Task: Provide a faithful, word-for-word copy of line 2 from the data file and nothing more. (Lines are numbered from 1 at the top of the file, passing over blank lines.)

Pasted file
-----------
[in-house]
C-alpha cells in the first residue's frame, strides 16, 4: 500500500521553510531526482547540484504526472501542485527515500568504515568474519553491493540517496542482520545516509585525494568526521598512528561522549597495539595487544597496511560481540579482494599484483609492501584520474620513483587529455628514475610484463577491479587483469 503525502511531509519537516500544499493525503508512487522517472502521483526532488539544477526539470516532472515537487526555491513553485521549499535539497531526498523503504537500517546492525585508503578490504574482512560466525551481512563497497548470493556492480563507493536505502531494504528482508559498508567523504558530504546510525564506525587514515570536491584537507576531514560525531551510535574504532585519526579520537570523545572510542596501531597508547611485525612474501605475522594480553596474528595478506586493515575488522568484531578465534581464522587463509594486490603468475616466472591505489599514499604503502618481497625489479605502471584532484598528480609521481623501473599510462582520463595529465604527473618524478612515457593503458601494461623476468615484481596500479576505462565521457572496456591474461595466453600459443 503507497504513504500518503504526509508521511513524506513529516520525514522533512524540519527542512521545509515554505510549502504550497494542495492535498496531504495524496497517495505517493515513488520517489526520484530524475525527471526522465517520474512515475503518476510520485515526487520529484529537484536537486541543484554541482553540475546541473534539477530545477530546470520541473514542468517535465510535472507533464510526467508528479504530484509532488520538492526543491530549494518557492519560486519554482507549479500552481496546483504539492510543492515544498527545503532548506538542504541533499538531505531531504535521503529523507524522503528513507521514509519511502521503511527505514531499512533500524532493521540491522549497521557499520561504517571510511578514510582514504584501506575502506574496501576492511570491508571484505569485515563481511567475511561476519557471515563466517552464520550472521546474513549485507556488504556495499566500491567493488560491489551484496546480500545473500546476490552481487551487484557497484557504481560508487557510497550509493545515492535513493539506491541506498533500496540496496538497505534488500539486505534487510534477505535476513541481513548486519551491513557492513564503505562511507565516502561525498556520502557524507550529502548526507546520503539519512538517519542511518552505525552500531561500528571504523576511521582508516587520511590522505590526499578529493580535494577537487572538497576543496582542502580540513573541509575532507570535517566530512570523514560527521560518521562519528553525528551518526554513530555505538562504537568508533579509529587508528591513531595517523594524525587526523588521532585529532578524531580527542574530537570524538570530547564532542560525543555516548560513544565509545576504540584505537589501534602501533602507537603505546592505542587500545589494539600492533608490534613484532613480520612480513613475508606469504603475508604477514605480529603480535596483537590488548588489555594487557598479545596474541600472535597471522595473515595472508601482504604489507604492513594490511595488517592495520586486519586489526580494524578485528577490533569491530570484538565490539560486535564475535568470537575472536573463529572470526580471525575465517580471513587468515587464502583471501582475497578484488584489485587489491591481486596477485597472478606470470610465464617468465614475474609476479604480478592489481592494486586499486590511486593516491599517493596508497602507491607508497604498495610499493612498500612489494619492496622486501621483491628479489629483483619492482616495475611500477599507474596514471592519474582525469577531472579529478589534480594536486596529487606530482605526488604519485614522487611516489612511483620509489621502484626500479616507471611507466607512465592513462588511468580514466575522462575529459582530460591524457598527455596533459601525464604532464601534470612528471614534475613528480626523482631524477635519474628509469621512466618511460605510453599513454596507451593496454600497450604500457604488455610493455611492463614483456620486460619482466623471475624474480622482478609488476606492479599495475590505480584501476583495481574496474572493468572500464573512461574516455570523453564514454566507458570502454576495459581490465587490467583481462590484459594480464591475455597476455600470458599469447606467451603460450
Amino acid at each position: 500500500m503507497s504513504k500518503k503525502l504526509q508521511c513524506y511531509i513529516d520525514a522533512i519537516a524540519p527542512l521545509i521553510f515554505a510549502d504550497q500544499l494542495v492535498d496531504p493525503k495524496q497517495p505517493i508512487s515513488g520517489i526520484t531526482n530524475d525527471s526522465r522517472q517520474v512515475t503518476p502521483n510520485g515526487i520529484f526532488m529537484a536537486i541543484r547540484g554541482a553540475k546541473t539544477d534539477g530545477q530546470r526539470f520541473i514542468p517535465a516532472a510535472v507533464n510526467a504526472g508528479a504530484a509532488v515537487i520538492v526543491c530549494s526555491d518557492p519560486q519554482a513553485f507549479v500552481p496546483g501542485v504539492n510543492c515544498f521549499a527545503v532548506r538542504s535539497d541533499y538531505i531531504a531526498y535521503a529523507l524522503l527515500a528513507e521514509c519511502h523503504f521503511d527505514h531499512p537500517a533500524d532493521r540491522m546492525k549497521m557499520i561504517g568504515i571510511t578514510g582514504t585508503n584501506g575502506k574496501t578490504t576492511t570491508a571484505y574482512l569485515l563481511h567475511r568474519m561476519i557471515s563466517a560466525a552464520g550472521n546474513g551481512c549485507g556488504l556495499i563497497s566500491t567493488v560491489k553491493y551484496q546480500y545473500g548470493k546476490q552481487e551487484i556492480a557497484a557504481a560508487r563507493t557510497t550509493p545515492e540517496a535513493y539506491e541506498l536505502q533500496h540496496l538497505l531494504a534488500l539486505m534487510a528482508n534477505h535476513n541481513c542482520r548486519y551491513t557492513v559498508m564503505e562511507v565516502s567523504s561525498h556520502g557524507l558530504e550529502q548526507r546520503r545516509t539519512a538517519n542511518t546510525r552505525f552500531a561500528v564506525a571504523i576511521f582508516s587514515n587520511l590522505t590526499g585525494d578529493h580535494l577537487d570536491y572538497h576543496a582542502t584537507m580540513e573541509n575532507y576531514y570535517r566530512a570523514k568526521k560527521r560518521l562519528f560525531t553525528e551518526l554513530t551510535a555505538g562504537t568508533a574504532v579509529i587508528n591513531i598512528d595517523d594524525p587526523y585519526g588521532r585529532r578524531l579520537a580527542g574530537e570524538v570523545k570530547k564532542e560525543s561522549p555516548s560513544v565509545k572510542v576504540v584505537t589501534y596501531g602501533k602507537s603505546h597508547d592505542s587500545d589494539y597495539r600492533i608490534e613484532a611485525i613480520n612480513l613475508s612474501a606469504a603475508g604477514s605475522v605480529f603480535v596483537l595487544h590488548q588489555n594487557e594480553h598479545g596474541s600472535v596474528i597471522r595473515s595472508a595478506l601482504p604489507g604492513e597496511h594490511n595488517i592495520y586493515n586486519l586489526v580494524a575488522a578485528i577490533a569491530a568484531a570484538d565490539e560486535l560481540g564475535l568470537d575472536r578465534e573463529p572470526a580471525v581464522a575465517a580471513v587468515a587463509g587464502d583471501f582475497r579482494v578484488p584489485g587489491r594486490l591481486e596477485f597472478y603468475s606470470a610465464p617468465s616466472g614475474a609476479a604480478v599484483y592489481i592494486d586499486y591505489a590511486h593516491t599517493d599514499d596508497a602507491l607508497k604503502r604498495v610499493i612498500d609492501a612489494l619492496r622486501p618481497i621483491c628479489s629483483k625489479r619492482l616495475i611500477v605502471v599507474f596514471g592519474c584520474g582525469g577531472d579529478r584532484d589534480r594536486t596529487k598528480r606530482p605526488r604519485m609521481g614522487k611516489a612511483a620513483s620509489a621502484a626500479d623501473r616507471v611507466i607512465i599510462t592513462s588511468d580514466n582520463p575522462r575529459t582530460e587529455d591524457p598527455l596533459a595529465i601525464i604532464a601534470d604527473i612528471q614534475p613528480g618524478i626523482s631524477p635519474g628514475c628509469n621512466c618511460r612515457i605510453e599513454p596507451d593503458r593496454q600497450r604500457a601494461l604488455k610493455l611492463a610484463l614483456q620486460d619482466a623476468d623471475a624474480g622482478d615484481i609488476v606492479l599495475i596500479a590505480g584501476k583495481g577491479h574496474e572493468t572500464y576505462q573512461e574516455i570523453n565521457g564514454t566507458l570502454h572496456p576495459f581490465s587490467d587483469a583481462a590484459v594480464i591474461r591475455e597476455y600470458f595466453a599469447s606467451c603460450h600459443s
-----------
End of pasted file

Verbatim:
C-alpha cells in the first residue's frame, strides 16, 4: 500500500521553510531526482547540484504526472501542485527515500568504515568474519553491493540517496542482520545516509585525494568526521598512528561522549597495539595487544597496511560481540579482494599484483609492501584520474620513483587529455628514475610484463577491479587483469 503525502511531509519537516500544499493525503508512487522517472502521483526532488539544477526539470516532472515537487526555491513553485521549499535539497531526498523503504537500517546492525585508503578490504574482512560466525551481512563497497548470493556492480563507493536505502531494504528482508559498508567523504558530504546510525564506525587514515570536491584537507576531514560525531551510535574504532585519526579520537570523545572510542596501531597508547611485525612474501605475522594480553596474528595478506586493515575488522568484531578465534581464522587463509594486490603468475616466472591505489599514499604503502618481497625489479605502471584532484598528480609521481623501473599510462582520463595529465604527473618524478612515457593503458601494461623476468615484481596500479576505462565521457572496456591474461595466453600459443 503507497504513504500518503504526509508521511513524506513529516520525514522533512524540519527542512521545509515554505510549502504550497494542495492535498496531504495524496497517495505517493515513488520517489526520484530524475525527471526522465517520474512515475503518476510520485515526487520529484529537484536537486541543484554541482553540475546541473534539477530545477530546470520541473514542468517535465510535472507533464510526467508528479504530484509532488520538492526543491530549494518557492519560486519554482507549479500552481496546483504539492510543492515544498527545503532548506538542504541533499538531505531531504535521503529523507524522503528513507521514509519511502521503511527505514531499512533500524532493521540491522549497521557499520561504517571510511578514510582514504584501506575502506574496501576492511570491508571484505569485515563481511567475511561476519557471515563466517552464520550472521546474513549485507556488504556495499566500491567493488560491489551484496546480500545473500546476490552481487551487484557497484557504481560508487557510497550509493545515492535513493539506491541506498533500496540496496538497505534488500539486505534487510534477505535476513541481513548486519551491513557492513564503505562511507565516502561525498556520502557524507550529502548526507546520503539519512538517519542511518552505525552500531561500528571504523576511521582508516587520511590522505590526499578529493580535494577537487572538497576543496582542502580540513573541509575532507570535517566530512570523514560527521560518521562519528553525528551518526554513530555505538562504537568508533579509529587508528591513531595517523594524525587526523588521532585529532578524531580527542574530537570524538570530547564532542560525543555516548560513544565509545576504540584505537589501534602501533602507537603505546592505542587500545589494539600492533608490534613484532613480520612480513613475508606469504603475508604477514605480529603480535596483537590488548588489555594487557598479545596474541600472535597471522595473515595472508601482504604489507604492513594490511595488517592495520586486519586489526580494524578485528577490533569491530570484538565490539560486535564475535568470537575472536573463529572470526580471525575465517580471513587468515587464502583471501582475497578484488584489485587489491591481486596477485597472478606470470610465464617468465614475474609476479604480478592489481592494486586499486590511486593516491599517493596508497602507491607508497604498495610499493612498500612489494619492496622486501621483491628479489629483483619492482616495475611500477599507474596514471592519474582525469577531472579529478589534480594536486596529487606530482605526488604519485614522487611516489612511483620509489621502484626500479616507471611507466607512465592513462588511468580514466575522462575529459582530460591524457598527455596533459601525464604532464601534470612528471614534475613528480626523482631524477635519474628509469621512466618511460605510453599513454596507451593496454600497450604500457604488455610493455611492463614483456620486460619482466623471475624474480622482478609488476606492479599495475590505480584501476583495481574496474572493468572500464573512461574516455570523453564514454566507458570502454576495459581490465587490467583481462590484459594480464591475455597476455600470458599469447606467451603460450